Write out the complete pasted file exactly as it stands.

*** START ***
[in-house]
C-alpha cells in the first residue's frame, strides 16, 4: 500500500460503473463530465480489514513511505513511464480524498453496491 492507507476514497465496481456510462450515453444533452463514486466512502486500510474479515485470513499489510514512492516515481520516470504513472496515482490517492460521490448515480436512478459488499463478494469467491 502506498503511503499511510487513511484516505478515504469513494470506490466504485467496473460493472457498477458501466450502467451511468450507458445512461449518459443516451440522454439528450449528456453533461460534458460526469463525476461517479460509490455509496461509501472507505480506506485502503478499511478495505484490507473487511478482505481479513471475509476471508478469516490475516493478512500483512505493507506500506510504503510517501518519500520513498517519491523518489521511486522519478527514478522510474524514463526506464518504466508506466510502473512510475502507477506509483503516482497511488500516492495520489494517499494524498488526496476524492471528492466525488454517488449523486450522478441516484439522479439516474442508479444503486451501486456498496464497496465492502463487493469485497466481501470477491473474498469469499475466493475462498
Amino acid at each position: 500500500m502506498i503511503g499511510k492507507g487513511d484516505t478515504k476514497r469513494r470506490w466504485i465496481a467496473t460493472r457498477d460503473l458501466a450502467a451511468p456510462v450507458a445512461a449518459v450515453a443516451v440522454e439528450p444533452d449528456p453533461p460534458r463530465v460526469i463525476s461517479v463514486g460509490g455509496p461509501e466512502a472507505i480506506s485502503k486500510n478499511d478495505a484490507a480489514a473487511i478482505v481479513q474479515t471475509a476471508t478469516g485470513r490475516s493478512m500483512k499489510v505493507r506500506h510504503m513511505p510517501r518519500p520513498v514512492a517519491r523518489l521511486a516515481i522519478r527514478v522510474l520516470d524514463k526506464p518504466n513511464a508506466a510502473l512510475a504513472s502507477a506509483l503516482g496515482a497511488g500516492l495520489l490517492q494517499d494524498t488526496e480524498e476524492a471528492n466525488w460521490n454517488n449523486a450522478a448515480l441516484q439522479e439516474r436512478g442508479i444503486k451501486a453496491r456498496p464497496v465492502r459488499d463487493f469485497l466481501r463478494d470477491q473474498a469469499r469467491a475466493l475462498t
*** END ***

[in-house]
C-alpha cells in the first residue's frame, strides 16, 4: 500500500460503473463530465480489514513511505513511464480524498453496491 492507507476514497465496481456510462450515453444533452463514486466512502486500510474479515485470513499489510514512492516515481520516470504513472496515482490517492460521490448515480436512478459488499463478494469467491 502506498503511503499511510487513511484516505478515504469513494470506490466504485467496473460493472457498477458501466450502467451511468450507458445512461449518459443516451440522454439528450449528456453533461460534458460526469463525476461517479460509490455509496461509501472507505480506506485502503478499511478495505484490507473487511478482505481479513471475509476471508478469516490475516493478512500483512505493507506500506510504503510517501518519500520513498517519491523518489521511486522519478527514478522510474524514463526506464518504466508506466510502473512510475502507477506509483503516482497511488500516492495520489494517499494524498488526496476524492471528492466525488454517488449523486450522478441516484439522479439516474442508479444503486451501486456498496464497496465492502463487493469485497466481501470477491473474498469469499475466493475462498
Amino acid at each position: 500500500m502506498i503511503g499511510k492507507g487513511d484516505t478515504k476514497r469513494r470506490w466504485i465496481a467496473t460493472r457498477d460503473l458501466a450502467a451511468p456510462v450507458a445512461a449518459v450515453a443516451v440522454e439528450p444533452d449528456p453533461p460534458r463530465v460526469i463525476s461517479v463514486g460509490g455509496p461509501e466512502a472507505i480506506s485502503k486500510n478499511d478495505a484490507a480489514a473487511i478482505v481479513q474479515t471475509a476471508t478469516g485470513r490475516s493478512m500483512k499489510v505493507r506500506h510504503m513511505p510517501r518519500p520513498v514512492a517519491r523518489l521511486a516515481i522519478r527514478v522510474l520516470d524514463k526506464p518504466n513511464a508506466a510502473l512510475a504513472s502507477a506509483l503516482g496515482a497511488g500516492l495520489l490517492q494517499d494524498t488526496e480524498e476524492a471528492n466525488w460521490n454517488n449523486a450522478a448515480l441516484q439522479e439516474r436512478g442508479i444503486k451501486a453496491r456498496p464497496v465492502r459488499d463487493f469485497l466481501r463478494d470477491q473474498a469469499r469467491a475466493l475462498t